Plan your route around fast chargers and watch out for range:
First things first: you’ll need to charge when you’re on the road, so plan your driving route around available public chargers located near highways, expressways, or wherever you’re driving. You’ll need to charge before the battery runs out to avoid calling roadside assistance, but there’s a little more to it than that.
Unfortunately, the range of electric cars is dynamic. You’ll use more battery when accelerating fast, climbing hills, and using climate control. Always give yourself a buffer of at least 10% when looking for loaders. This means that if you have a car with a range of 100 miles, plan on chargers that are no more than 90 miles away.
Also, try to use fast chargers when on the road. This ensures that you are not stuck on a certain charger for hours while waiting for your car to charge. Instead, you can plug in for 30-40 minutes and get back on the road without any problems.
You can plan your trips manually or use an app like PlugShare. I’ll delve into this app in the next section, but in short, it’s a crowdsourced directory of all available chargers near your location. The app’s built-in route planner can save you a lot of time when mapping long trips and with multiple loads.
Look for hotels with porters:
Another way to save time on charging is to stay at hotels that offer electric car charging in their parking lots or garages. This is becoming more and more common, and often the charge is either free or included in the parking fee. However, they are usually level 2 chargers, so they are best suited for overnight charging.
No charging at your hotel? Ask hotel staff if they have an external plug that you can use. Most electric vehicles include a Level 1 wall charger that can be used with any standard wall outlet. If the hotel agrees to this, this charger will slowly charge your vehicle overnight and provide at least enough power to reach your next destination.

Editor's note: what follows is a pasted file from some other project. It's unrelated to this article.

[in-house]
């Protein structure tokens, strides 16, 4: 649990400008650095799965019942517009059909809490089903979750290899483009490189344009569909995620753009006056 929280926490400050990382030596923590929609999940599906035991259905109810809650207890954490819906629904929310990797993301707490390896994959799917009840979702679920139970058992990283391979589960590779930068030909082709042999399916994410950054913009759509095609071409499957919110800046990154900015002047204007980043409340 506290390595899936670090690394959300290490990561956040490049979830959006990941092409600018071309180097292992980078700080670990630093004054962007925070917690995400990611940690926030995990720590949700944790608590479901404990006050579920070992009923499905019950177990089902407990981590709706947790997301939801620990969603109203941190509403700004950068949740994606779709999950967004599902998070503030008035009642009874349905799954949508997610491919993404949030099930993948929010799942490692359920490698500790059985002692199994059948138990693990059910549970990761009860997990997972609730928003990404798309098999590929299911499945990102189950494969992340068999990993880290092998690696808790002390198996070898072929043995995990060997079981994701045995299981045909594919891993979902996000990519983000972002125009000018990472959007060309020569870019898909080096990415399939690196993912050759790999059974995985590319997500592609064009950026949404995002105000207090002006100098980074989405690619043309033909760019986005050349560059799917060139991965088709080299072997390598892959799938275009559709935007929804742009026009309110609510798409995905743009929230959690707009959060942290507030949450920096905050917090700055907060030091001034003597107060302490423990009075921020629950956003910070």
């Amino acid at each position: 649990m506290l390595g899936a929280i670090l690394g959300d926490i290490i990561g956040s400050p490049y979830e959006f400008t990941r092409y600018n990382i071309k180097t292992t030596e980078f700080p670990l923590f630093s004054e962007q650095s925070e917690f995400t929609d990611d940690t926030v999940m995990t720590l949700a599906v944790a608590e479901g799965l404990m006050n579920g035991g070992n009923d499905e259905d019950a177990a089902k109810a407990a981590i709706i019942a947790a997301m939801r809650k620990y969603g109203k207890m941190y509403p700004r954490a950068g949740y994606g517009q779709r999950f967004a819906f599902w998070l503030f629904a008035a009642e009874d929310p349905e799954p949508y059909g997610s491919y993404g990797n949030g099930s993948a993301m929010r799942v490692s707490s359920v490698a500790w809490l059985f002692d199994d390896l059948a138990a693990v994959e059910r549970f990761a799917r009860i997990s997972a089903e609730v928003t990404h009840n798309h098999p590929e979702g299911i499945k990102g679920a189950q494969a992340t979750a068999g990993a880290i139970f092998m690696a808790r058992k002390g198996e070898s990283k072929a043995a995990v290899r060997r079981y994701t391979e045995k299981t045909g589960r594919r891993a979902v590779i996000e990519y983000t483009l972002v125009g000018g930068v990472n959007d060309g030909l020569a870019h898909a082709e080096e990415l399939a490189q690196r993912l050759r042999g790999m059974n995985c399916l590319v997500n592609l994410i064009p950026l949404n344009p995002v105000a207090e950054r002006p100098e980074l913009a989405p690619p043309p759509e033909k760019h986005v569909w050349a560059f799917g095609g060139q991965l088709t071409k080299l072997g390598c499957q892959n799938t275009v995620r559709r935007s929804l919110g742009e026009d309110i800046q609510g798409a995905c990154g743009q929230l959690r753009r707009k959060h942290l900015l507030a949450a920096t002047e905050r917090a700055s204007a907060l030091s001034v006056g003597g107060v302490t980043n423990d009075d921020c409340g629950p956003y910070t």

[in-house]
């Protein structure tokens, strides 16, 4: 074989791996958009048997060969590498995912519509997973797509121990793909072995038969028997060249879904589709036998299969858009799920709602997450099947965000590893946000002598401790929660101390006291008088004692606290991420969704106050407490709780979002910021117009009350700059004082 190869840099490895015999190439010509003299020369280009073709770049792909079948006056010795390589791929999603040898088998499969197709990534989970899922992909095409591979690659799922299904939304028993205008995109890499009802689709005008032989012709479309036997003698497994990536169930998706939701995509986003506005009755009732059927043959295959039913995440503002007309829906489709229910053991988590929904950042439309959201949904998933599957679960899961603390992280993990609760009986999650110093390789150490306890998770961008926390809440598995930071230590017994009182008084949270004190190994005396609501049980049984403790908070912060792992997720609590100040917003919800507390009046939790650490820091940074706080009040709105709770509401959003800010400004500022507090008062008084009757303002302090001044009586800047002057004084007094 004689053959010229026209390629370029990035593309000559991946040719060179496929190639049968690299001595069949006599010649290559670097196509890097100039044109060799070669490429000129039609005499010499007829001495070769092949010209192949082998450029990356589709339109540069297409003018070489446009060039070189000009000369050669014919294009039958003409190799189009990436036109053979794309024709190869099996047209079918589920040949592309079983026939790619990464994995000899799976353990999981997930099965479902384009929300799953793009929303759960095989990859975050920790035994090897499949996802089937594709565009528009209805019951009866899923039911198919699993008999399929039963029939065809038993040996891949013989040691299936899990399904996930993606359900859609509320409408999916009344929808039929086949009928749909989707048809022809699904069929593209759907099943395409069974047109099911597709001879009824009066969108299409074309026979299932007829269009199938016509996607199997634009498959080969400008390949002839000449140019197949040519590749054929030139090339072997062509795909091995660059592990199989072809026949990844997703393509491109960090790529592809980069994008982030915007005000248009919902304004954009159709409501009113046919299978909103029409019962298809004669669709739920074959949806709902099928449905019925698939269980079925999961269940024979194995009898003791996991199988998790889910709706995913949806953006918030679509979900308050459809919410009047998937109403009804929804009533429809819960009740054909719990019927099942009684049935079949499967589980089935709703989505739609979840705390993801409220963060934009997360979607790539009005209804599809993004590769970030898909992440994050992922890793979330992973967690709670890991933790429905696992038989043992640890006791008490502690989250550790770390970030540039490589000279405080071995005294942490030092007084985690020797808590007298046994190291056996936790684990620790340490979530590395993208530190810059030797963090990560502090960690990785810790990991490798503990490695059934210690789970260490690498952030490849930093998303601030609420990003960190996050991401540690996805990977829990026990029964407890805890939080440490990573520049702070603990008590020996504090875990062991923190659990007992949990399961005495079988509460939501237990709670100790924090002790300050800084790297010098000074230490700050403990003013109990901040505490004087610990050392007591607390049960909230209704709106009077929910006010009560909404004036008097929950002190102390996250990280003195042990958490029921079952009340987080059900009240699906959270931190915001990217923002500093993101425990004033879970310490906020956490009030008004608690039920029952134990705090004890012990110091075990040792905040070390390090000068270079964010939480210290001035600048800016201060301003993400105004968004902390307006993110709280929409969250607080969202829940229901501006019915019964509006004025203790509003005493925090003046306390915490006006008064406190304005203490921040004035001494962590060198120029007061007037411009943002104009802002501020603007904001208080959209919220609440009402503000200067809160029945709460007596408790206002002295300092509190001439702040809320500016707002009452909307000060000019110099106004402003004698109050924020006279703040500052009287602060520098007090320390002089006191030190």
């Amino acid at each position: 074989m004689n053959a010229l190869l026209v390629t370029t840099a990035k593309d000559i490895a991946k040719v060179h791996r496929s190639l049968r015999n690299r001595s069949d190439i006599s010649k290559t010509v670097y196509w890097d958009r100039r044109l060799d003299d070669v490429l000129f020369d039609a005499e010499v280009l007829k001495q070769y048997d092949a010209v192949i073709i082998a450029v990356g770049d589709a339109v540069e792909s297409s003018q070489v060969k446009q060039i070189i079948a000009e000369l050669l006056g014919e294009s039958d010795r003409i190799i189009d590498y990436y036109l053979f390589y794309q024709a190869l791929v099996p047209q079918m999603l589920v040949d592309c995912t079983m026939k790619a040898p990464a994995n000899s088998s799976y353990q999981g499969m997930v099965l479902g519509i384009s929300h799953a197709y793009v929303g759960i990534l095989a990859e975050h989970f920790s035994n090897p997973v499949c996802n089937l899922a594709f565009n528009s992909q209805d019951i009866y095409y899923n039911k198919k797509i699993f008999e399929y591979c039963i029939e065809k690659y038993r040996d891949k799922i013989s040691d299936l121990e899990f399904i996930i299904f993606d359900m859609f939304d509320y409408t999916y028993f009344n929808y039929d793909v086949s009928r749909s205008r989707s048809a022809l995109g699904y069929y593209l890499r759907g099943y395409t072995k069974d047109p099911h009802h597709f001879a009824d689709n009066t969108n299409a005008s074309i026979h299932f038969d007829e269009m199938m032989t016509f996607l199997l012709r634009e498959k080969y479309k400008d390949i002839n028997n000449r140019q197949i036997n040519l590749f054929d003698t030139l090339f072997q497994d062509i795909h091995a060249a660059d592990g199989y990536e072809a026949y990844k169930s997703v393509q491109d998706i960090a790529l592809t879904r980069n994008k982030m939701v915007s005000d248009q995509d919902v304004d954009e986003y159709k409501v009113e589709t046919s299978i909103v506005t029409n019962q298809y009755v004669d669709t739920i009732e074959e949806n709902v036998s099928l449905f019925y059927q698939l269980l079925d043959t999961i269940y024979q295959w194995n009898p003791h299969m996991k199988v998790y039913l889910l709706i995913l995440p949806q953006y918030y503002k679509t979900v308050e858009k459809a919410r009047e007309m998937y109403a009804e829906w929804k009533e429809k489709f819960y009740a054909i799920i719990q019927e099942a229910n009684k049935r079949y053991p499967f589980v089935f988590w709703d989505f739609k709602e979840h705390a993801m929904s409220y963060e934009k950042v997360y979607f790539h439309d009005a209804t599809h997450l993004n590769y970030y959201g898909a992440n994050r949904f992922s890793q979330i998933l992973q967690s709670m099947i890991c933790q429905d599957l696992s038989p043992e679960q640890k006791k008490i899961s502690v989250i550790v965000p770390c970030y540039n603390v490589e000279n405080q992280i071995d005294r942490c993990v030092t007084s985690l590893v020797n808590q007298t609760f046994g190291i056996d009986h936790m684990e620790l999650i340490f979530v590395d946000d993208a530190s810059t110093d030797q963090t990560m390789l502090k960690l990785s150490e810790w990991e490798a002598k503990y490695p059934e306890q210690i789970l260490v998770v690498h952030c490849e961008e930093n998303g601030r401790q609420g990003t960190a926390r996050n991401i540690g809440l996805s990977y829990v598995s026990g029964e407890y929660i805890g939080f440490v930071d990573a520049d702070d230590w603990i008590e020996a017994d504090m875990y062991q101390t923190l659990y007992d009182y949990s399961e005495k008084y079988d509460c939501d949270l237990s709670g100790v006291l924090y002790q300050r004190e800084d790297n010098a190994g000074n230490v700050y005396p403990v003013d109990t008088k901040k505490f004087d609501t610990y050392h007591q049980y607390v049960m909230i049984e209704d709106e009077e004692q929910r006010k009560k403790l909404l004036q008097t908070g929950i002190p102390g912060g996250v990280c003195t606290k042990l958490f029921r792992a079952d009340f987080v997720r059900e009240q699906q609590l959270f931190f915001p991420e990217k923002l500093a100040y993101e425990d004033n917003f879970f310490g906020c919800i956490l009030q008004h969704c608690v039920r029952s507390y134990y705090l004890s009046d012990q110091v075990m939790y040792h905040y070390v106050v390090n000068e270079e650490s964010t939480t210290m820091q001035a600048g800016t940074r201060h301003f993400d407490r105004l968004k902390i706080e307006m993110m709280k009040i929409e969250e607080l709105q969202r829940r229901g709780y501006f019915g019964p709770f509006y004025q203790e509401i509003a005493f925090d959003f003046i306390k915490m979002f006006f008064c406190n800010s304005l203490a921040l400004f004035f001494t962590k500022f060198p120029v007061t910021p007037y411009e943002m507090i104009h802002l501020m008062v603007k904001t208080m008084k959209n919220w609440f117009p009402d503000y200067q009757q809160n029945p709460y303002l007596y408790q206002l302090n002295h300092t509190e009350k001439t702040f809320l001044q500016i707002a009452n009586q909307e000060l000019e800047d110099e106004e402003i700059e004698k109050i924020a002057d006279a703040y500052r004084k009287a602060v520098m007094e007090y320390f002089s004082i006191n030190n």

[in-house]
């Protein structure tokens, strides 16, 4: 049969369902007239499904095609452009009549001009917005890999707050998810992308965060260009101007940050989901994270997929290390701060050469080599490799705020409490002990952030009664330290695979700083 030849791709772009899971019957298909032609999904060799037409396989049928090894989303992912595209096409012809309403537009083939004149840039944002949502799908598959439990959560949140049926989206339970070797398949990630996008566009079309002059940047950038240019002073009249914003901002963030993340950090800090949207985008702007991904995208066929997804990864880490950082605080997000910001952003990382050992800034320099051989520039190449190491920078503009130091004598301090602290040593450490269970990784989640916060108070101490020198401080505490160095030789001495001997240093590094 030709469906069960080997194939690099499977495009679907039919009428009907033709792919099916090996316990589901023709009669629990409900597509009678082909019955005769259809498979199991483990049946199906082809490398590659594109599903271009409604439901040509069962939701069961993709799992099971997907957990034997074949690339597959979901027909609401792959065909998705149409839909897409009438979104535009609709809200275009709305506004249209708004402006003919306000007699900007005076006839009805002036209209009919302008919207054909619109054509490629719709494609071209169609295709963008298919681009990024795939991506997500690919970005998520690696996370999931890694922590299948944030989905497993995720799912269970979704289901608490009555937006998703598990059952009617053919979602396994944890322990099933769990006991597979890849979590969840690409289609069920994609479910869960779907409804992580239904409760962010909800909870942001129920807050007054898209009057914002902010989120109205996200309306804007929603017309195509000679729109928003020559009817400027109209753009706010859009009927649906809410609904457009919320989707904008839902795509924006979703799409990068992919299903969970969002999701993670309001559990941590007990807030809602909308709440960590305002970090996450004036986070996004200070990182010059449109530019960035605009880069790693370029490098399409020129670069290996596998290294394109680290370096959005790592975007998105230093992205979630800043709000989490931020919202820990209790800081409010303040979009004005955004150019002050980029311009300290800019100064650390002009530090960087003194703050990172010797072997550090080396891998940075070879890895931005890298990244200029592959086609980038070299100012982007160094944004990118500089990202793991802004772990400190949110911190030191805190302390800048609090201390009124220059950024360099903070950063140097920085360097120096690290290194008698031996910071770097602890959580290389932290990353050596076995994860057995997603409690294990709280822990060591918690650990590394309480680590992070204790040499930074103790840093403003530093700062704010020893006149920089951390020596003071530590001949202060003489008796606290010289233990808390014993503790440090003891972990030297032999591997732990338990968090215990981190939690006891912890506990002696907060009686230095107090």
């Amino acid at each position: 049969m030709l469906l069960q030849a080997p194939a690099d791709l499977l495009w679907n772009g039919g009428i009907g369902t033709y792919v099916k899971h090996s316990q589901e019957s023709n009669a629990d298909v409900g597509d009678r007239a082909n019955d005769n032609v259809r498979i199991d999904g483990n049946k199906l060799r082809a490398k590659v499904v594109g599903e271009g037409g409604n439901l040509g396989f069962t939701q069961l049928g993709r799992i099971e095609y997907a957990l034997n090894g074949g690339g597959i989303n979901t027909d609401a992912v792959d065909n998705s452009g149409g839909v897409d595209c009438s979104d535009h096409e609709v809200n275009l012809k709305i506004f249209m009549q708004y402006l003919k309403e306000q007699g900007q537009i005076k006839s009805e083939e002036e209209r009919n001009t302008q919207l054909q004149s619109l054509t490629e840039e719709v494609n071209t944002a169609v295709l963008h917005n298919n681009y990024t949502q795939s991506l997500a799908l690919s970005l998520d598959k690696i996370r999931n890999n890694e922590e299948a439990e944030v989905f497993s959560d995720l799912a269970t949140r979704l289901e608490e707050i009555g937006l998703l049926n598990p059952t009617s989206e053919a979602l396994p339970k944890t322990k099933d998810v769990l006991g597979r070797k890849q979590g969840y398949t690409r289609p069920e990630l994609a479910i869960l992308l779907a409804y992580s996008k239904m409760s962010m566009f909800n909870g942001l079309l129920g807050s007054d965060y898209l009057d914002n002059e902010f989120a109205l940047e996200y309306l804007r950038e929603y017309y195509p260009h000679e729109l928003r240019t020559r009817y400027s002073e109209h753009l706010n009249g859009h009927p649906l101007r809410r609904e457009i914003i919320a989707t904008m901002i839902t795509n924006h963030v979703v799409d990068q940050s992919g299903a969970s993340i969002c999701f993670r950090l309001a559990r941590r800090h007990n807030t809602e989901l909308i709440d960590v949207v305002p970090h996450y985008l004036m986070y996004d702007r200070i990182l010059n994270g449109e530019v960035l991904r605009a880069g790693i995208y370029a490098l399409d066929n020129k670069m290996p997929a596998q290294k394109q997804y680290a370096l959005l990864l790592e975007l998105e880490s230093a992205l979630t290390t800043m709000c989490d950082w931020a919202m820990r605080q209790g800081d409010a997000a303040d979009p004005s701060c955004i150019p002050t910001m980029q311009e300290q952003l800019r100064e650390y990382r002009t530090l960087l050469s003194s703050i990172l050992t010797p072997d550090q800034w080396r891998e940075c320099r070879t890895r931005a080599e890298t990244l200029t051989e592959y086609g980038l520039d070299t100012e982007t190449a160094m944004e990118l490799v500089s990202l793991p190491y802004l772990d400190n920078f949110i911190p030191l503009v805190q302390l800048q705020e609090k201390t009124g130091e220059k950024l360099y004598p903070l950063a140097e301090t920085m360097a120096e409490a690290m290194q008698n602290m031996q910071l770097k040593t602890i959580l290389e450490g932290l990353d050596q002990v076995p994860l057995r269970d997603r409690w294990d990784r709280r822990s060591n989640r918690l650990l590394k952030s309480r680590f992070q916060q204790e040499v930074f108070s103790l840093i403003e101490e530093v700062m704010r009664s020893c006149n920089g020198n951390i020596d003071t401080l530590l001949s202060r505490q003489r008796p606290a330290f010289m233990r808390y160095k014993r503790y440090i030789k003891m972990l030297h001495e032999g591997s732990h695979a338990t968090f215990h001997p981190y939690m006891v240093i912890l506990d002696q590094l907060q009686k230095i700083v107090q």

Use these apps and charging networks to find public chargers:
Now that you know how to plan your trip, let’s look at the best ways to find public chargers. As mentioned in the last section, there are several charging networks across the country in the US. Some of these include ChargePoint and Electrify America. That said, there are plenty of off-grid public chargers that you can find in parking garages and on city streets.
Here’s a look at the charging apps and networks I use on electric car trips. Before heading out on your first electric trip, be sure to download them.
PlugShare for most public chargers:
PlugShare is a community-developed electrical charger app. You can use this app to view networked, non-networked and home chargers open to the public. Even better, you can sort chargers by speed, connector type, and cost. This can be extremely helpful when trying to find a fast charger for a long trip.
Additionally, the app has a trip planning feature that will help you find electric car charging points along a certain route. Just enter your origin and destination and the app will show you all nearby loaders. You can even enter your car’s range to plan your route around charging stops.